Last month, a local county agricultural council sponsored their annual farm fest, where a number of local farms are open on a weekend day for free tours / open house. It just so happens that one of the farms open for tours was only ~3 miles away so we decided to stop by.
Although only a few miles away, the farm isn’t directly visible from the road, so we had no idea that they raise… yaks!
Here is a picture of one of their yaks:
We learned that yaks are a triple threat – they are raised for milk, meat and fiber. The farm was selling yak sliders and yak yarn and fiber products during the open house.
According to the farmer, yaks are smaller than typical beef and dairy cows – the adult females are typically only 500 to 600 pounds. Adult male yaks (domesticated) can weigh in at 900 – 1,200 pounds. For reference, typical beef cattle bulls can reach closer to 2,000-3,000 pounds (but are often slaughtered younger so are usually seen at lower than full weight).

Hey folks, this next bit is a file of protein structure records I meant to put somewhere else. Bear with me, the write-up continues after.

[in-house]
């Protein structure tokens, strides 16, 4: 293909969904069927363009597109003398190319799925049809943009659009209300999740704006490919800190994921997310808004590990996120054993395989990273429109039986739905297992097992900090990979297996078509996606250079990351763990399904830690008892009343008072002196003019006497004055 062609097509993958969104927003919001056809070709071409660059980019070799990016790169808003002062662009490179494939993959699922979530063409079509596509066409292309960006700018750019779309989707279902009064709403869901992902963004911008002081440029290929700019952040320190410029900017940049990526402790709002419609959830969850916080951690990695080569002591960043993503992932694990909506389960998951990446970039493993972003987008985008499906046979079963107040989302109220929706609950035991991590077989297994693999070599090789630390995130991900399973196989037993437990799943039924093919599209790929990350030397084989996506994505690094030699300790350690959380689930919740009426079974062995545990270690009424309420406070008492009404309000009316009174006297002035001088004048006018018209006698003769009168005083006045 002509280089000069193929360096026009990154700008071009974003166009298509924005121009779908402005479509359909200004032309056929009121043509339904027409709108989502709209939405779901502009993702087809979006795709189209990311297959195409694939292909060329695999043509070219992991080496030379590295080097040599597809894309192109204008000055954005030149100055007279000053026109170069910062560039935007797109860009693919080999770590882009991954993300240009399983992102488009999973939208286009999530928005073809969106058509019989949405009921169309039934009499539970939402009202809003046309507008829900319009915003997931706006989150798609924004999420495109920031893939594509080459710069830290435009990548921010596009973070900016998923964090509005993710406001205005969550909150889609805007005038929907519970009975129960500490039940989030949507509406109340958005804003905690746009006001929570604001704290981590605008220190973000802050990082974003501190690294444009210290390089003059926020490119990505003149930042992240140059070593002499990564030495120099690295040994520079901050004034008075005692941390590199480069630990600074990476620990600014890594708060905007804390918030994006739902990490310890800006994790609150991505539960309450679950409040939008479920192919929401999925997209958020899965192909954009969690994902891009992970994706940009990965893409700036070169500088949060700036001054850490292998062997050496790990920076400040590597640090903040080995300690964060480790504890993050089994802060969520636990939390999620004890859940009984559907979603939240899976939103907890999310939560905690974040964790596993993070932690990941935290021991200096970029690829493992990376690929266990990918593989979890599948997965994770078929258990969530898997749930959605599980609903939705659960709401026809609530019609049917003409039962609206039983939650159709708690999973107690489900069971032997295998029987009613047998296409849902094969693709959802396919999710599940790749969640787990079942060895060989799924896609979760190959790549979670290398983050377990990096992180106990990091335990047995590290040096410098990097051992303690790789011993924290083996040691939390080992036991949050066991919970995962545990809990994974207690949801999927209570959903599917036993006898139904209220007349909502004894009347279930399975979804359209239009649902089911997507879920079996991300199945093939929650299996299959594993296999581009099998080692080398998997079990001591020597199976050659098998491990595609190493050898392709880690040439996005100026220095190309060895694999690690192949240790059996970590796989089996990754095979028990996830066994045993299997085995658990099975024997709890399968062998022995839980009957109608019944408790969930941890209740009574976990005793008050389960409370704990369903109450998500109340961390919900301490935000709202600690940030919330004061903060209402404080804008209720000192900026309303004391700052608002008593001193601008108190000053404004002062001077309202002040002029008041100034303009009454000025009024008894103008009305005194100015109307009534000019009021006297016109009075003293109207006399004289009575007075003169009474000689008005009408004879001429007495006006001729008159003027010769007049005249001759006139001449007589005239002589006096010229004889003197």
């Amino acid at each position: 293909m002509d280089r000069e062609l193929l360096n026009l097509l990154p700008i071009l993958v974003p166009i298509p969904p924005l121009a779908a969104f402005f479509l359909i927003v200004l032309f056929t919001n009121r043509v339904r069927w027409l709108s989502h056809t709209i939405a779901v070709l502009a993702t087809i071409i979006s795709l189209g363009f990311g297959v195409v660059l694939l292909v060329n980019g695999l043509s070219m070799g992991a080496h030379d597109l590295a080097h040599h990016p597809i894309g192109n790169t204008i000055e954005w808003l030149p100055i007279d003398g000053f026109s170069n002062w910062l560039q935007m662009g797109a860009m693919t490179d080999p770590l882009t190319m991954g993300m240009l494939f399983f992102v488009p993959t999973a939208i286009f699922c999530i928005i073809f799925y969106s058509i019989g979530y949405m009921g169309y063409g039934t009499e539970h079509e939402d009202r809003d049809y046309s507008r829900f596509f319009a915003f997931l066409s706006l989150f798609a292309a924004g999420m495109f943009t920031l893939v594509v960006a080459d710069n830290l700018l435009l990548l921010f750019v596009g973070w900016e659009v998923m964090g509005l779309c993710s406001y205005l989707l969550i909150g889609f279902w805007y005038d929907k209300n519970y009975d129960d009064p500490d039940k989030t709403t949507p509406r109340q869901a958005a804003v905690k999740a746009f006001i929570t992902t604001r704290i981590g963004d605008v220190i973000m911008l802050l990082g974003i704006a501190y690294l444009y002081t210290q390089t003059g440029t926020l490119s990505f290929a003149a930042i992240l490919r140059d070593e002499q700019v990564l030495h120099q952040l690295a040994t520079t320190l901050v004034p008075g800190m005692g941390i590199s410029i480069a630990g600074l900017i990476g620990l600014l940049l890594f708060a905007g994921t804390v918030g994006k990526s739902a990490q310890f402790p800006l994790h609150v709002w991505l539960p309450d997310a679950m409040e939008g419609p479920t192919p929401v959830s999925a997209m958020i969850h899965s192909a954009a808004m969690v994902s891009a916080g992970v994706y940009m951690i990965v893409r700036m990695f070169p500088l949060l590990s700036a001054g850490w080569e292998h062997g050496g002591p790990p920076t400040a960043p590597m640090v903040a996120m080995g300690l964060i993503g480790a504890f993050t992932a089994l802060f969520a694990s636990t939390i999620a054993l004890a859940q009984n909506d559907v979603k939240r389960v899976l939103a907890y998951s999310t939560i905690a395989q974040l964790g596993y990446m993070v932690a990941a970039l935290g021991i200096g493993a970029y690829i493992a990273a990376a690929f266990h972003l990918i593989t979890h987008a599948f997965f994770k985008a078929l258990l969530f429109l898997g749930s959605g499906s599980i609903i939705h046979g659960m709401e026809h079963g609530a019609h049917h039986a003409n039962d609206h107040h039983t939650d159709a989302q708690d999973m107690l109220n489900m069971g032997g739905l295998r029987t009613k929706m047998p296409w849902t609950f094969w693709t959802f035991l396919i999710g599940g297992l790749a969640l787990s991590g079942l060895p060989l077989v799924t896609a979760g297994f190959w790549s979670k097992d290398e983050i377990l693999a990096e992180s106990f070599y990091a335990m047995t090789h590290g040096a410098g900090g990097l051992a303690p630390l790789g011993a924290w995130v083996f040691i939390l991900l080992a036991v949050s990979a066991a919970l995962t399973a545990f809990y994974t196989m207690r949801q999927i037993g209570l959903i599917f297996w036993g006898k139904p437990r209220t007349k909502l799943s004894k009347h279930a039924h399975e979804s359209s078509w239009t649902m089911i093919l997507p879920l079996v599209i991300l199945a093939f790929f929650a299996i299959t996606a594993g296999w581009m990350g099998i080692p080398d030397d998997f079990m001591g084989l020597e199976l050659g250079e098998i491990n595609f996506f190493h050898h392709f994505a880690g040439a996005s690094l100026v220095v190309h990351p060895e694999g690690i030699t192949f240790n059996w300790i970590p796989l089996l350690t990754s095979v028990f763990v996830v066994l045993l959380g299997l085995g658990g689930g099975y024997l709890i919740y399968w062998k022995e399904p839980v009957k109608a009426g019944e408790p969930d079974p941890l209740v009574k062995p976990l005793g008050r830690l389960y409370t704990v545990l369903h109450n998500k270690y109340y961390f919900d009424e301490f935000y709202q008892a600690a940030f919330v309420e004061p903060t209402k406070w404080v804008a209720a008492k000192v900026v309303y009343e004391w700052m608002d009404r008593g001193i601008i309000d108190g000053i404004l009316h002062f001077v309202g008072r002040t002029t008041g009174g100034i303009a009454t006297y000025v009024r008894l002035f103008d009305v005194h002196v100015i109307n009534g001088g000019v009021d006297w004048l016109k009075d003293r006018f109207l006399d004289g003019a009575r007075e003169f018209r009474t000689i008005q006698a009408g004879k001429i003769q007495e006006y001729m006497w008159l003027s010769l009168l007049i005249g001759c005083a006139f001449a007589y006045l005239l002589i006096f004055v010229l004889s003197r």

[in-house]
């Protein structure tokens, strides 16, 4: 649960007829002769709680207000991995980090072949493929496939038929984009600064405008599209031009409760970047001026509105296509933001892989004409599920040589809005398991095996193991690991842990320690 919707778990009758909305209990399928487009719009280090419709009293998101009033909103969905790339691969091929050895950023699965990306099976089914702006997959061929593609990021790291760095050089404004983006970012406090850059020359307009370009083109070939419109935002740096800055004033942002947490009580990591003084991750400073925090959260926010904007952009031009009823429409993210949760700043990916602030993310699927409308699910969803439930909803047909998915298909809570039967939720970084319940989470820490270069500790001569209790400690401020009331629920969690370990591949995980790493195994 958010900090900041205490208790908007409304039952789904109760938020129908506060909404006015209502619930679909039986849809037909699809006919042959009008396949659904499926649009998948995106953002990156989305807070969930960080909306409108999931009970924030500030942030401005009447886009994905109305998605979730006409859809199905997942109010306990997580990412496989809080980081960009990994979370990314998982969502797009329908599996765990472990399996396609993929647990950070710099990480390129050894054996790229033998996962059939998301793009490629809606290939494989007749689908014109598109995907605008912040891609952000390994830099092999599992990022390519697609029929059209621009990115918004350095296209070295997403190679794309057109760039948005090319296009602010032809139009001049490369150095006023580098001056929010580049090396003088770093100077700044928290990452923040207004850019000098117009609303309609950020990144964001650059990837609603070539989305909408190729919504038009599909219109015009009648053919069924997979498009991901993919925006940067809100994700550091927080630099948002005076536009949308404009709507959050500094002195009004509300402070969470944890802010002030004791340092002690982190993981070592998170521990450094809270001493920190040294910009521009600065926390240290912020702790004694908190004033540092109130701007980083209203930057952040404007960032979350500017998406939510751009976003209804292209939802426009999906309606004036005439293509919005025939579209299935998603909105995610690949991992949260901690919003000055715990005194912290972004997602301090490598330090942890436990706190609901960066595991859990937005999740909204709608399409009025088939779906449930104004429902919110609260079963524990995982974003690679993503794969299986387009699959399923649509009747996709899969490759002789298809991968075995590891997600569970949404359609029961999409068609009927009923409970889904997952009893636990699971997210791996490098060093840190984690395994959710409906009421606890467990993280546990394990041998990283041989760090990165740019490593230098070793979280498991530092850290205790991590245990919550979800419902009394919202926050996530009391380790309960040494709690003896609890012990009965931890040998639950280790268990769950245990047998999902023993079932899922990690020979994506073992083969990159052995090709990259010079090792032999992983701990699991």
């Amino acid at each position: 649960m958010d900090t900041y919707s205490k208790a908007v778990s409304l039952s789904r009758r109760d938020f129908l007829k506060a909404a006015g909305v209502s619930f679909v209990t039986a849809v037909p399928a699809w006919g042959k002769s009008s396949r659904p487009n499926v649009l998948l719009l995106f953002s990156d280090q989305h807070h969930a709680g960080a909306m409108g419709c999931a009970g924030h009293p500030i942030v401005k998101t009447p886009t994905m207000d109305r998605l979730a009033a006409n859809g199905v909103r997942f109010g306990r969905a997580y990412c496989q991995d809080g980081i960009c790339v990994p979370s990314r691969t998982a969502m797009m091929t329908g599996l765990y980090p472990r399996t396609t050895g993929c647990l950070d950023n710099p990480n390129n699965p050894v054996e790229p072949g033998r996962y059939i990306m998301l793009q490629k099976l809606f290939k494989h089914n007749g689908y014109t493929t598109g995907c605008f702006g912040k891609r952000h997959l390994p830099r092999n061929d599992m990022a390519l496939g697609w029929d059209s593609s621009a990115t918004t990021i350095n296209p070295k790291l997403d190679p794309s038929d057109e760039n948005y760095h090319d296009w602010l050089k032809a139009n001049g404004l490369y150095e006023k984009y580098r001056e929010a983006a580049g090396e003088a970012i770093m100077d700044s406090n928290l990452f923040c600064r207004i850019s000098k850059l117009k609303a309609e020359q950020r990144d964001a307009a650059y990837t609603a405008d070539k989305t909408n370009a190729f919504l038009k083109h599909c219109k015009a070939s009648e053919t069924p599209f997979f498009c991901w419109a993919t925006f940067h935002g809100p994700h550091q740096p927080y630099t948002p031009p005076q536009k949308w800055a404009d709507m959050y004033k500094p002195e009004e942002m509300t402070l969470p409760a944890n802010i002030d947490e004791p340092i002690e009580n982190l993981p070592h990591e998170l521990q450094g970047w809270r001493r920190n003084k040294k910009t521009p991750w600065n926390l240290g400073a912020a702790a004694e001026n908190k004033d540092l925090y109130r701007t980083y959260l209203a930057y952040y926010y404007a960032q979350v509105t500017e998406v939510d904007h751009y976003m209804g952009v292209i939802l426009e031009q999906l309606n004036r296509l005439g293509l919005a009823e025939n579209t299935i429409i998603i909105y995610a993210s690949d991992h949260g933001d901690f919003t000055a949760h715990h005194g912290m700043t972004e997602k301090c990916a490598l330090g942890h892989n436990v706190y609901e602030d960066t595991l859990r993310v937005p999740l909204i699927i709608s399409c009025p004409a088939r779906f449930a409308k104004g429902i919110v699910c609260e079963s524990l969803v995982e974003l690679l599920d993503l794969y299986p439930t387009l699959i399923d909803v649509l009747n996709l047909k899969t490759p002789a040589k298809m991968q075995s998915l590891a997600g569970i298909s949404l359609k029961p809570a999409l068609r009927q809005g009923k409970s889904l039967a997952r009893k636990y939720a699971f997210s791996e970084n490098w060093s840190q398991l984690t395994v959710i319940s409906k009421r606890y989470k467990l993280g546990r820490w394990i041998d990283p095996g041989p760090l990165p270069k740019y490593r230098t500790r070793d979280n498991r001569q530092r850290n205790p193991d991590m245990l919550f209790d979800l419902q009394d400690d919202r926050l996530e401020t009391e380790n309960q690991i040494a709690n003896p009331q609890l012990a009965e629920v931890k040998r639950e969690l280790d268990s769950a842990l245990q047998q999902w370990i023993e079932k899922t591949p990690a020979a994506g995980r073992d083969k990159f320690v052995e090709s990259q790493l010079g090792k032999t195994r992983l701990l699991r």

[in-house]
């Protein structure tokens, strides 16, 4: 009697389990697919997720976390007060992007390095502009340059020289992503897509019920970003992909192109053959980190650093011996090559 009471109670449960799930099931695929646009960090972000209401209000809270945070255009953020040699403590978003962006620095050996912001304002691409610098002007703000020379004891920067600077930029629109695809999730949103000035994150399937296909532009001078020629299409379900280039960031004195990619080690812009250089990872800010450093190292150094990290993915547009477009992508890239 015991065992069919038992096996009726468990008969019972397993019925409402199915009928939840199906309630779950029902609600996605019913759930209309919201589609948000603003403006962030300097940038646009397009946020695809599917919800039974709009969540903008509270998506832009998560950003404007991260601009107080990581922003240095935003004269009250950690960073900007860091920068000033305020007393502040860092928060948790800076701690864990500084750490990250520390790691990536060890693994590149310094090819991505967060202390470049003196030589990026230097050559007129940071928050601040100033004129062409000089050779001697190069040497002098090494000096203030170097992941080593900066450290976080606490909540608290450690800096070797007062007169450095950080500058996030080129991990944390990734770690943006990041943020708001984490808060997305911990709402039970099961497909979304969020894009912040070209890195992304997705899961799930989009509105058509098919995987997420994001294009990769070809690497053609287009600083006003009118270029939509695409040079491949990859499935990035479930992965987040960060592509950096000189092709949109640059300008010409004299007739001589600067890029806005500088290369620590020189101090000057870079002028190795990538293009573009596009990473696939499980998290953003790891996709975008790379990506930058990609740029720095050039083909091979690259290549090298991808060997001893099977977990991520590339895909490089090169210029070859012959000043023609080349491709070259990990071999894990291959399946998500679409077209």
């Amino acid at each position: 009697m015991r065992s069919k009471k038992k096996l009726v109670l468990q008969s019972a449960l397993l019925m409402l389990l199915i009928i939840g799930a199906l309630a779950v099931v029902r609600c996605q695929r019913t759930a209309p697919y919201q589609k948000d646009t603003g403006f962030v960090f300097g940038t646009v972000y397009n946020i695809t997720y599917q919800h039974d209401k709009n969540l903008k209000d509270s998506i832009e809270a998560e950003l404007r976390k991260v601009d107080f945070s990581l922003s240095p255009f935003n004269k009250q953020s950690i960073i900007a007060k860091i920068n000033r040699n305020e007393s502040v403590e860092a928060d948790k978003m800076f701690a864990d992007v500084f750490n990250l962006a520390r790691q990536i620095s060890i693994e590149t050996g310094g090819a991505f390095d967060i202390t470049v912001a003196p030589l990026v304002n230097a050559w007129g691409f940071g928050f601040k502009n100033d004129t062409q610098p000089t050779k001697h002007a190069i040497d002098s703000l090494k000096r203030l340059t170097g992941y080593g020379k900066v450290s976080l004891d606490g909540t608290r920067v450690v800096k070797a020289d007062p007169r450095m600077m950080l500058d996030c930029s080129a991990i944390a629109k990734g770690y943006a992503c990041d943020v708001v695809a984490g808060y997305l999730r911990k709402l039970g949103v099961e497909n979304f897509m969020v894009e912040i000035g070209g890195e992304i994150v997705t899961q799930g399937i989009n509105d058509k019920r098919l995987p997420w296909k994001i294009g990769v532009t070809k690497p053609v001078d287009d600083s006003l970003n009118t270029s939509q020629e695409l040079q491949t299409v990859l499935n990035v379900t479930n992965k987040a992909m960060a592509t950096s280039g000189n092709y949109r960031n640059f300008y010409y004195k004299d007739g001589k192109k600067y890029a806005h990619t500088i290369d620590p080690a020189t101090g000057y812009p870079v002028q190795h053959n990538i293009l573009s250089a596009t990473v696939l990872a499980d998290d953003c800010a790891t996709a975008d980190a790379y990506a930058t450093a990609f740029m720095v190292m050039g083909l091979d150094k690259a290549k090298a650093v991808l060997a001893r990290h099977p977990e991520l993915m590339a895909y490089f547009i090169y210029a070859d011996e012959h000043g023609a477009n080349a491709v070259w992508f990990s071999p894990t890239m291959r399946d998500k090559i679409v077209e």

Here is a close-up shot so you can see their shaggy fur coat. Their fiber is used to make yarn and then into whatever product from there. The farm was selling knit yak products such as winter hats.
Yaks come in a variety of color patterns. A black yak is called an imperial yak. A yak that is white and black is called a royal yak. There are also somewhat rare golden yaks that are all light brownish in color.